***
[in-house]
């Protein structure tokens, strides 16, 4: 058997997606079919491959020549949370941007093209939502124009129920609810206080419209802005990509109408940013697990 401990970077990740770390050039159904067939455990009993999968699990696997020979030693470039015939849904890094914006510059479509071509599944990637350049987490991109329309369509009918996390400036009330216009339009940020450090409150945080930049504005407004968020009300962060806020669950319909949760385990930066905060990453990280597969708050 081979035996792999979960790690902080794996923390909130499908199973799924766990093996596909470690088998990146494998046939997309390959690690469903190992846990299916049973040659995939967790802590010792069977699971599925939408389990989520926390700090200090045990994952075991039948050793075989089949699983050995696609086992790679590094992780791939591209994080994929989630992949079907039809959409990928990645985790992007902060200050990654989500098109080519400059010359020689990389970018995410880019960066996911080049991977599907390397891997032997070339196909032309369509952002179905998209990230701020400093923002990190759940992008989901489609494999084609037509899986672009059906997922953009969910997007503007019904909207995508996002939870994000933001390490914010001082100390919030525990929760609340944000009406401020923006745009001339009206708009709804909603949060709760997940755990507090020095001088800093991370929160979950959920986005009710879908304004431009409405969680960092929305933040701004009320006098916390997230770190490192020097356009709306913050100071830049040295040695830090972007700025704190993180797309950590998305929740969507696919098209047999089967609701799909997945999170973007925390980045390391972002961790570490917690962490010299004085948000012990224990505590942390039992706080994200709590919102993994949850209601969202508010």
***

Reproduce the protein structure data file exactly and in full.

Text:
[in-house]
């Protein structure tokens, strides 16, 4: 058997997606079919491959020549949370941007093209939502124009129920609810206080419209802005990509109408940013697990 401990970077990740770390050039159904067939455990009993999968699990696997020979030693470039015939849904890094914006510059479509071509599944990637350049987490991109329309369509009918996390400036009330216009339009940020450090409150945080930049504005407004968020009300962060806020669950319909949760385990930066905060990453990280597969708050 081979035996792999979960790690902080794996923390909130499908199973799924766990093996596909470690088998990146494998046939997309390959690690469903190992846990299916049973040659995939967790802590010792069977699971599925939408389990989520926390700090200090045990994952075991039948050793075989089949699983050995696609086992790679590094992780791939591209994080994929989630992949079907039809959409990928990645985790992007902060200050990654989500098109080519400059010359020689990389970018995410880019960066996911080049991977599907390397891997032997070339196909032309369509952002179905998209990230701020400093923002990190759940992008989901489609494999084609037509899986672009059906997922953009969910997007503007019904909207995508996002939870994000933001390490914010001082100390919030525990929760609340944000009406401020923006745009001339009206708009709804909603949060709760997940755990507090020095001088800093991370929160979950959920986005009710879908304004431009409405969680960092929305933040701004009320006098916390997230770190490192020097356009709306913050100071830049040295040695830090972007700025704190993180797309950590998305929740969507696919098209047999089967609701799909997945999170973007925390980045390391972002961790570490917690962490010299004085948000012990224990505590942390039992706080994200709590919102993994949850209601969202508010």